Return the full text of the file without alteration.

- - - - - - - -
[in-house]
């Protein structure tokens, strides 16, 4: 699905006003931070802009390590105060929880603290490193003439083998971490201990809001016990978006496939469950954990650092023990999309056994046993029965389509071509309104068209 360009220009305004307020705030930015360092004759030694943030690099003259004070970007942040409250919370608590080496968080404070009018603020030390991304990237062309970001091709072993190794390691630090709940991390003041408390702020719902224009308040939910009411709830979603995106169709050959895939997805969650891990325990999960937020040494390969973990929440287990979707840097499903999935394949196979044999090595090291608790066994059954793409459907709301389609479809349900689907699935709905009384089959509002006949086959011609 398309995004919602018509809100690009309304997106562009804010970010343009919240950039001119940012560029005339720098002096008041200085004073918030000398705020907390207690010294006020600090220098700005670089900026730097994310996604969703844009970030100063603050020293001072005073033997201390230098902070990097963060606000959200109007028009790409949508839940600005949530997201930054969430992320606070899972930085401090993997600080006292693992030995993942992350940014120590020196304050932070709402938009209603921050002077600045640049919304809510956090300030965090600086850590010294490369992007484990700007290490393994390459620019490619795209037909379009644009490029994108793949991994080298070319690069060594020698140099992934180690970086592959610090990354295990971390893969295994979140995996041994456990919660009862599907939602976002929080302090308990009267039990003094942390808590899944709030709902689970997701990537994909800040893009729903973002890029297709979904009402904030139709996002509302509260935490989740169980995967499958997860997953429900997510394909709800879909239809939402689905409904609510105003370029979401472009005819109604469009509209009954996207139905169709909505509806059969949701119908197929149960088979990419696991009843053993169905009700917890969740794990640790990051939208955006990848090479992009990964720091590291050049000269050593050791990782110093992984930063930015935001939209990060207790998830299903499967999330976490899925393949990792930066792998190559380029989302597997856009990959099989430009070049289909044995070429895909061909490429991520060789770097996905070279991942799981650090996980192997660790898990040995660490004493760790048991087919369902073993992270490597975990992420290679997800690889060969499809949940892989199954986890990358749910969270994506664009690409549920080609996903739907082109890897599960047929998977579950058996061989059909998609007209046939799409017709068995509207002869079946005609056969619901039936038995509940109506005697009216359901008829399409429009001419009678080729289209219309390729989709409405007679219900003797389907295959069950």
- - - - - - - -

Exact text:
[in-house]
């Protein structure tokens, strides 16, 4: 699905006003931070802009390590105060929880603290490193003439083998971490201990809001016990978006496939469950954990650092023990999309056994046993029965389509071509309104068209 360009220009305004307020705030930015360092004759030694943030690099003259004070970007942040409250919370608590080496968080404070009018603020030390991304990237062309970001091709072993190794390691630090709940991390003041408390702020719902224009308040939910009411709830979603995106169709050959895939997805969650891990325990999960937020040494390969973990929440287990979707840097499903999935394949196979044999090595090291608790066994059954793409459907709301389609479809349900689907699935709905009384089959509002006949086959011609 398309995004919602018509809100690009309304997106562009804010970010343009919240950039001119940012560029005339720098002096008041200085004073918030000398705020907390207690010294006020600090220098700005670089900026730097994310996604969703844009970030100063603050020293001072005073033997201390230098902070990097963060606000959200109007028009790409949508839940600005949530997201930054969430992320606070899972930085401090993997600080006292693992030995993942992350940014120590020196304050932070709402938009209603921050002077600045640049919304809510956090300030965090600086850590010294490369992007484990700007290490393994390459620019490619795209037909379009644009490029994108793949991994080298070319690069060594020698140099992934180690970086592959610090990354295990971390893969295994979140995996041994456990919660009862599907939602976002929080302090308990009267039990003094942390808590899944709030709902689970997701990537994909800040893009729903973002890029297709979904009402904030139709996002509302509260935490989740169980995967499958997860997953429900997510394909709800879909239809939402689905409904609510105003370029979401472009005819109604469009509209009954996207139905169709909505509806059969949701119908197929149960088979990419696991009843053993169905009700917890969740794990640790990051939208955006990848090479992009990964720091590291050049000269050593050791990782110093992984930063930015935001939209990060207790998830299903499967999330976490899925393949990792930066792998190559380029989302597997856009990959099989430009070049289909044995070429895909061909490429991520060789770097996905070279991942799981650090996980192997660790898990040995660490004493760790048991087919369902073993992270490597975990992420290679997800690889060969499809949940892989199954986890990358749910969270994506664009690409549920080609996903739907082109890897599960047929998977579950058996061989059909998609007209046939799409017709068995509207002869079946005609056969619901039936038995509940109506005697009216359901008829399409429009001419009678080729289209219309390729989709409405007679219900003797389907295959069950």